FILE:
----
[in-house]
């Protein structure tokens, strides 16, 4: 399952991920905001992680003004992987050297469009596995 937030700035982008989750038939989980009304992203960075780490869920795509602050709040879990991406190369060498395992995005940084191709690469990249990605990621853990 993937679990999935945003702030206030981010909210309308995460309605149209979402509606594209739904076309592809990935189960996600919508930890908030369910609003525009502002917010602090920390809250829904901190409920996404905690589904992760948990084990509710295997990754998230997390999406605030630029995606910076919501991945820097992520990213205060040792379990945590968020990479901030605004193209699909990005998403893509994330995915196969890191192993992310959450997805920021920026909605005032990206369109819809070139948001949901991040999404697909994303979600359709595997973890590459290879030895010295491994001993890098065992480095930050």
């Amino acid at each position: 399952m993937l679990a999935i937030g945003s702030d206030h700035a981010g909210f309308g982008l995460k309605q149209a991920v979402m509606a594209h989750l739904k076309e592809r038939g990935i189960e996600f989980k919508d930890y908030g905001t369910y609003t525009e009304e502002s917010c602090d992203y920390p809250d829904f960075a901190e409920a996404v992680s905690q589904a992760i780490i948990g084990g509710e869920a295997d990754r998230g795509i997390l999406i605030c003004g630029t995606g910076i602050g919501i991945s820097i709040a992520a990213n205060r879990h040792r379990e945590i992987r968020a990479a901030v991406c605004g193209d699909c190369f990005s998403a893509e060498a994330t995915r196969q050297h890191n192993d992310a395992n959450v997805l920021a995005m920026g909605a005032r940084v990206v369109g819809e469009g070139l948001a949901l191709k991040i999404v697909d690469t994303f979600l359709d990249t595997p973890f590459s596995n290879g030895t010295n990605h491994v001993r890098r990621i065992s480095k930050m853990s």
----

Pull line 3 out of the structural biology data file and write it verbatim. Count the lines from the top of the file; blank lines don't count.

């Amino acid at each position: 399952m993937l679990a999935i937030g945003s702030d206030h700035a981010g909210f309308g982008l995460k309605q149209a991920v979402m509606a594209h989750l739904k076309e592809r038939g990935i189960e996600f989980k919508d930890y908030g905001t369910y609003t525009e009304e502002s917010c602090d992203y920390p809250d829904f960075a901190e409920a996404v992680s905690q589904a992760i780490i948990g084990g509710e869920a295997d990754r998230g795509i997390l999406i605030c003004g630029t995606g910076i602050g919501i991945s820097i709040a992520a990213n205060r879990h040792r379990e945590i992987r968020a990479a901030v991406c605004g193209d699909c190369f990005s998403a893509e060498a994330t995915r196969q050297h890191n192993d992310a395992n959450v997805l920021a995005m920026g909605a005032r940084v990206v369109g819809e469009g070139l948001a949901l191709k991040i999404v697909d690469t994303f979600l359709d990249t595997p973890f590459s596995n290879g030895t010295n990605h491994v001993r890098r990621i065992s480095k930050m853990s």